Every year the in-seat movie business complains about the decline of the audience. 2018, however, is on record pace. Why, because studios, particularly Disney’s Marvel franchises, along with its other superhero genre films, notably Incredibles, delivered good movies.
Despite the plethora of alternative ways to view content, the theater experience continues to differentiate itself. Seeing movies, especially emotional movies (be that heartwarming melancholy or raucous support for good over evil), with an audience delivers emotional reinforcement not available to an individual or even small group.
1. Don’t break things that aren’t broken. The dense stories and overstuffed universe that is Marvel continues to dazzle. The expanse of the Marvel Cinematic Universe (MCU) creates plenty of space for snarky (Deadpool 2) and heartfelt (Avengers: Infinity War) stories. Keep the writing sharp and the plots tight. As X-Men Apocalypse proved last summer, take the tight focus off the characters and lose the audience and the critics (and yes I know that was a Sony play, not a Disney/Marvel production).
2. Don’t overstretch your universe. Solo suffered from not being the Solo people wanted. I don’t think the Star Wars franchise suffers from Star Wars fatigue as much as it suffers from strategic mismanagement. While the Star Wars universe (SWU) could be vast, it really isn’t. Star Wars, at its core, remains the story of Anakin Skywalker and family. Trying to make the SWU into the MCU is a strategic misstep. Solo was a test of the elasticity of the SWU and it proved that unlike the MCU, Star Wars stays tethered to its core. In thought leadership, marketers discuss what an organization has “permission” to say in the market, which is a mix of expertise, position, and credibility. Permission is not bought but earned. Solo reflect the SWU’s permission deficit.
3. Confusion Breeds Contempt. Fans don’t mind the auxiliary characters and the political intrigue that spawns the baddy of the film, but Solo added to the missteps of Last Jedi by going off on tangents that really don’t matter to its core story, let alone to the core Star Wars story. The film introduces characters and connections audiences found difficult to reconcile with what they know of the Star Wars Universe, and reintroduce characters thought many thought long dead. Rouge One delivered a film good enough to stand alone without Star Wars, but Rouge One also connected directly to the core Skywalker family as it handed off its narrative to Leia shortly before Darth Vader follows, then boards the Rebel blockade runner. The only clarity Solo brings to the Star Wars universe come in making sense of why short-cutting the Kessel Run can be measured in distance and not time.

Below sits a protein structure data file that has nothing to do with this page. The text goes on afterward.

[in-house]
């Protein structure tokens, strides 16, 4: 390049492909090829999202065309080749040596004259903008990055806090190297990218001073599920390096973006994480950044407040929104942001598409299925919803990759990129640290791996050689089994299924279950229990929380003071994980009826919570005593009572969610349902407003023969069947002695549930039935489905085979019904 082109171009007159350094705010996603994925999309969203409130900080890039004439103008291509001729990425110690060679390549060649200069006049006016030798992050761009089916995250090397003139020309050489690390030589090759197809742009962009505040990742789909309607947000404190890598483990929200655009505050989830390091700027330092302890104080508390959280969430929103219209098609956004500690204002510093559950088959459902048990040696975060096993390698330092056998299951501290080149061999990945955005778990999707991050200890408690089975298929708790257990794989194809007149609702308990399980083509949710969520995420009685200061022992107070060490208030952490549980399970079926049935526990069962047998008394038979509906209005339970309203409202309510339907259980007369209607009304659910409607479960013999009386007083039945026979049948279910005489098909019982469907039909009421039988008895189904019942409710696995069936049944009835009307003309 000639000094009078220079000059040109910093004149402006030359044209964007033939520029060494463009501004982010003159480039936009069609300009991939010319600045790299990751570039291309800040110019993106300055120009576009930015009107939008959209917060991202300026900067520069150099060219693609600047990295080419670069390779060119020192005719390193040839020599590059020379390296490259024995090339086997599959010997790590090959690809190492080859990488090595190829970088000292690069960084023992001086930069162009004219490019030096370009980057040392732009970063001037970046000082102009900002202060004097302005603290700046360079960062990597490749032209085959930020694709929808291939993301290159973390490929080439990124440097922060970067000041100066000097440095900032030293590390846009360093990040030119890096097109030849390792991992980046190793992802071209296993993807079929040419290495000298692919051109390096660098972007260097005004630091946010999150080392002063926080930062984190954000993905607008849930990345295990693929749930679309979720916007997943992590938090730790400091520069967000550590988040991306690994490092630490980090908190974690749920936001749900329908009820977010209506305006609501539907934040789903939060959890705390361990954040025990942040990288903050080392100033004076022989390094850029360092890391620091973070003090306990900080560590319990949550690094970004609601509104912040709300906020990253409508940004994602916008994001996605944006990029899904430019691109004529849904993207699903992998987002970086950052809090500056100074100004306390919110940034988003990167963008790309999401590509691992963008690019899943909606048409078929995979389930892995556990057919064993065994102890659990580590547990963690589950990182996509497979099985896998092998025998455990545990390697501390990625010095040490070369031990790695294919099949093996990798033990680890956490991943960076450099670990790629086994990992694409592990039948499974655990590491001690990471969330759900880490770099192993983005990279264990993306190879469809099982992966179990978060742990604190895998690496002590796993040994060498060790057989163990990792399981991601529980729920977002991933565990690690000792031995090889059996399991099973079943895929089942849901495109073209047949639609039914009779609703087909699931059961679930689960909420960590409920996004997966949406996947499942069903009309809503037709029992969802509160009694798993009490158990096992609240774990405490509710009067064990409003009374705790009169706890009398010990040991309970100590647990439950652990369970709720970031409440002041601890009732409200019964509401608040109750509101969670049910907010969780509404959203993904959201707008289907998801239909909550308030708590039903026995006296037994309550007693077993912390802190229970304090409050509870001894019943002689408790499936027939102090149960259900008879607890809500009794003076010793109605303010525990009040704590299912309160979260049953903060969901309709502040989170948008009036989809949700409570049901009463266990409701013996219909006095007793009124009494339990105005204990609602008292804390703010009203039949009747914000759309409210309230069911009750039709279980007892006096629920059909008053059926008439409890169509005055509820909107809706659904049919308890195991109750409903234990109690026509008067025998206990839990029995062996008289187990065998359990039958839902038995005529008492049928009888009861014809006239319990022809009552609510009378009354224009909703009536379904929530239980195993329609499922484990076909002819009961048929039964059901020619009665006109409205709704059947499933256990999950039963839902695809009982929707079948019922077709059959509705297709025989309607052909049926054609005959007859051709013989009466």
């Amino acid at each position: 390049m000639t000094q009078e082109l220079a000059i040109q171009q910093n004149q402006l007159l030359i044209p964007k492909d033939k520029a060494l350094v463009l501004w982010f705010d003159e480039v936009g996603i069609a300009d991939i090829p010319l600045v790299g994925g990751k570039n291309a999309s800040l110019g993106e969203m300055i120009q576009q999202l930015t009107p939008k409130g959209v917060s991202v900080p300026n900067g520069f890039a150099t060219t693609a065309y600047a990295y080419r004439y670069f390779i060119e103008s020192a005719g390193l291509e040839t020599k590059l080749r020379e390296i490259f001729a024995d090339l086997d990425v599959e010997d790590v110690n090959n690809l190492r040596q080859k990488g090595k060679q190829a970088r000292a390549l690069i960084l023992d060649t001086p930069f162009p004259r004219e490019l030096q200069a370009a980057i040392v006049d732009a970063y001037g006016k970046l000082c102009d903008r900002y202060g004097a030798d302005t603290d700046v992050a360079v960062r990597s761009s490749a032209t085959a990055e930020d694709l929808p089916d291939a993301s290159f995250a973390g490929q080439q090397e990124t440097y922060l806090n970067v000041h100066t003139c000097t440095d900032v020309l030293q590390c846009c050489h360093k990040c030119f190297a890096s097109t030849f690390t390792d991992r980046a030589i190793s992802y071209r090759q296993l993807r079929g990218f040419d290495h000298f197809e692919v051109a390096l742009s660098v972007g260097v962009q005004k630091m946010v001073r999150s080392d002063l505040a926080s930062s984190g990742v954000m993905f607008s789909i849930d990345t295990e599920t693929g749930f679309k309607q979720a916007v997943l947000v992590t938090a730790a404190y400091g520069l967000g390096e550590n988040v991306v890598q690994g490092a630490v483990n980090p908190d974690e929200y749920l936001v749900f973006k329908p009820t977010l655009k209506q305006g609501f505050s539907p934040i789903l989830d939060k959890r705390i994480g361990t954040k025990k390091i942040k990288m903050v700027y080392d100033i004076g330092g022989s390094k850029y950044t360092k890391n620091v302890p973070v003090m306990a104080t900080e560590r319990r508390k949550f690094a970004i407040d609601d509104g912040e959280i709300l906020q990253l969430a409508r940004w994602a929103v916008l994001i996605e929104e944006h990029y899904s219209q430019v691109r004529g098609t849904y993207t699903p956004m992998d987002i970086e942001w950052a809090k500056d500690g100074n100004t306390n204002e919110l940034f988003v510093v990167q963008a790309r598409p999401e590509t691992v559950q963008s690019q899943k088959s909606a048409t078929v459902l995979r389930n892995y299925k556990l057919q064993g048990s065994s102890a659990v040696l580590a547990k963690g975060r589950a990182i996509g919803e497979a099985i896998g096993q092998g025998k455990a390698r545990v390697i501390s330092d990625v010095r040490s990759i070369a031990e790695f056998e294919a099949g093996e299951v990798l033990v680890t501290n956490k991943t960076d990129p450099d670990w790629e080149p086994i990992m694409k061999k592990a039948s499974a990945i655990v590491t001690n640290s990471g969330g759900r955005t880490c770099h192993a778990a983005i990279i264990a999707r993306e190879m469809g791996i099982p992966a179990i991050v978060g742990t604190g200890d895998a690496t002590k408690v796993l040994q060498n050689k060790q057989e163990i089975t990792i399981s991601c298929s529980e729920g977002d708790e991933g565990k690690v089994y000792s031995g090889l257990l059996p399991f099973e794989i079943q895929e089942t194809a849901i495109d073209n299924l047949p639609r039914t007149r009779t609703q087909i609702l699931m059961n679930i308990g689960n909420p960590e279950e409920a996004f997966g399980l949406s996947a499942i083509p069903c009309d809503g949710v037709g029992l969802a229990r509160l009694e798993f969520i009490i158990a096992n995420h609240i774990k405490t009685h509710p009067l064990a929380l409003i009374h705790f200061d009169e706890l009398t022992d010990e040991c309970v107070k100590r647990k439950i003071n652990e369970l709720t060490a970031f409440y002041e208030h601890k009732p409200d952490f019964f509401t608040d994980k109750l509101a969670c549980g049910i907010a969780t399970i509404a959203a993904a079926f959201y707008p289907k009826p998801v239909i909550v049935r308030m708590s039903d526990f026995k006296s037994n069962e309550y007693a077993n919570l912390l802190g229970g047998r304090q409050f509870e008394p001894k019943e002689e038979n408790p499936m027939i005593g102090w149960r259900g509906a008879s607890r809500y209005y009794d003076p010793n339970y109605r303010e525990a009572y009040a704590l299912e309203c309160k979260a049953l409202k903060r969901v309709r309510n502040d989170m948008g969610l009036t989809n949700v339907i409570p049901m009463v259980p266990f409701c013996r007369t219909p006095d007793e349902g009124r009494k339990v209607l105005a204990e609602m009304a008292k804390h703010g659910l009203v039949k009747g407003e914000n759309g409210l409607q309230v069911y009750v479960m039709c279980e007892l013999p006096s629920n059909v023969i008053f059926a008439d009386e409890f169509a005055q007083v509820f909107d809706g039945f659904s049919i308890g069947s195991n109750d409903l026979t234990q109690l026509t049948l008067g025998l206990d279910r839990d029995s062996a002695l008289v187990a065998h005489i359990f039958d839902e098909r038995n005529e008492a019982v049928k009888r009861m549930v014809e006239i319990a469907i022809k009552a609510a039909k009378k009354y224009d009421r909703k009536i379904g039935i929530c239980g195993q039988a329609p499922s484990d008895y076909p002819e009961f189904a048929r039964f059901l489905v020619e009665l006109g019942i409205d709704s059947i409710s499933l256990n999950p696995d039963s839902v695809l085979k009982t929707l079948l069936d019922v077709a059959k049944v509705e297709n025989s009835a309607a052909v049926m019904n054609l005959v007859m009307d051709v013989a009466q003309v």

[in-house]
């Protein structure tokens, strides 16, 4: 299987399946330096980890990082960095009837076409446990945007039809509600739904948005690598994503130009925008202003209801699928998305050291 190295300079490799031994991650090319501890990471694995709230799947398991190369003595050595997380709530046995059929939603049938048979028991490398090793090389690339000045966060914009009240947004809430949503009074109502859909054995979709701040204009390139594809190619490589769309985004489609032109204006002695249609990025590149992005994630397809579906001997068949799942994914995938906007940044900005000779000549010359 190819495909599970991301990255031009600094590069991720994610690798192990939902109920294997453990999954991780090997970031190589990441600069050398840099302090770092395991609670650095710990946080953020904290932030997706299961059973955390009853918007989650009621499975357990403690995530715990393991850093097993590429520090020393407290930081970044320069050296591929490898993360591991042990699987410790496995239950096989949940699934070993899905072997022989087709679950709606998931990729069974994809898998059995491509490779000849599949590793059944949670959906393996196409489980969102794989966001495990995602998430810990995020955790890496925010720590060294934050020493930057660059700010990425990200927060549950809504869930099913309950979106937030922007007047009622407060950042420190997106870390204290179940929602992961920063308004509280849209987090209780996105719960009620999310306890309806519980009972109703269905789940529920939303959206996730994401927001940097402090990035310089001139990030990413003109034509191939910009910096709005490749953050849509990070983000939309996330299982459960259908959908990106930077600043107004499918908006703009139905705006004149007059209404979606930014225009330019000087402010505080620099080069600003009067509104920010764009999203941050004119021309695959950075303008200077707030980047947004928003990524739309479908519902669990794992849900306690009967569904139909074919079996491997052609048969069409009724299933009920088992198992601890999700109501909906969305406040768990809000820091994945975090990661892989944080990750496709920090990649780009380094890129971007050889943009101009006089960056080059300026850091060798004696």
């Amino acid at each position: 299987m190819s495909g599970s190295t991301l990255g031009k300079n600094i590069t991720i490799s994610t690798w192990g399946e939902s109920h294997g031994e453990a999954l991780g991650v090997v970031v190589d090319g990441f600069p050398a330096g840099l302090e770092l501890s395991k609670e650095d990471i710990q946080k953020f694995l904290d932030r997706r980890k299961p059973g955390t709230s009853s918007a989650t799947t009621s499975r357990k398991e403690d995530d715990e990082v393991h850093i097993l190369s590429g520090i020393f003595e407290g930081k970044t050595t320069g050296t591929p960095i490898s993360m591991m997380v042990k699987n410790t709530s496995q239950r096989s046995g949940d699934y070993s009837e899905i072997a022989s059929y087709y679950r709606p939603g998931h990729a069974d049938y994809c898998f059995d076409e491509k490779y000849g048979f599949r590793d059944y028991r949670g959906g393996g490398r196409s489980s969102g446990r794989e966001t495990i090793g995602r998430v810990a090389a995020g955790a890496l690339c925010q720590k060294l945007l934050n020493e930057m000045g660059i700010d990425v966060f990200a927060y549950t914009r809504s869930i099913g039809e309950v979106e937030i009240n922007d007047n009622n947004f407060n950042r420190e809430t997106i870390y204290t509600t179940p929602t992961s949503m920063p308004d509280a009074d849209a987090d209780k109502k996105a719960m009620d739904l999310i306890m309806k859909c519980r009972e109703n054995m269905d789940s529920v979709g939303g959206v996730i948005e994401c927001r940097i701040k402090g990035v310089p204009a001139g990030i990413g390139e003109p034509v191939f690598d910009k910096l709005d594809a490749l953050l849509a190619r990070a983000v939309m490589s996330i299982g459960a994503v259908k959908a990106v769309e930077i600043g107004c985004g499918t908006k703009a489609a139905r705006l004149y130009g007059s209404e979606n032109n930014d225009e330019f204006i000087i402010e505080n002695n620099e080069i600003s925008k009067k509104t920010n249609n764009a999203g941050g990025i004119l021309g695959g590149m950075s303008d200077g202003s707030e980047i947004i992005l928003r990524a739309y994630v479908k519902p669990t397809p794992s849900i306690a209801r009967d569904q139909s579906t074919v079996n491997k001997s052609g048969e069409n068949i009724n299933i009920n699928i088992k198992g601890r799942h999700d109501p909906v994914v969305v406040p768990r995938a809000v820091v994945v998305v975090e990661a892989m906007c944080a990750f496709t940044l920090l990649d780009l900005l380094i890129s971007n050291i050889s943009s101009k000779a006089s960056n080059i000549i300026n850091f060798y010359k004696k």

4. Set reasonable expectations. Of course, Disney wants every Star Wars movie to be a blockbuster, and they are. Solo, as the loan “failed” Star Wars flick stilled cleared over $200M domestic (see Box Office Mojo for the latest figures), a feat any of this year’s tepid comedies would celebrate in the streets. It also beat not just the downtrodden X-Men Apocalypse, but also the well-received X-Men Days of Future Past.
Studios need to take a more risk-friendly approach and experiment with less hype and smaller films. While it may be hard for a big studio to fail fast, they actually experience failure faster than tech companies. Initial product development may take months, but studios know within the early hours of a weekend how their investment will likely pay off (though TheGreatest Showman’s long tail and good upside on Incredibles 2 still manage to challenge the all-knowing predictive nature of early data sampling). Disney will not lose money on Solo, though the failure to launch may hurt some franchise licensees stuck with unsold toys, but Porg sales will probably make up for that shortfall over time.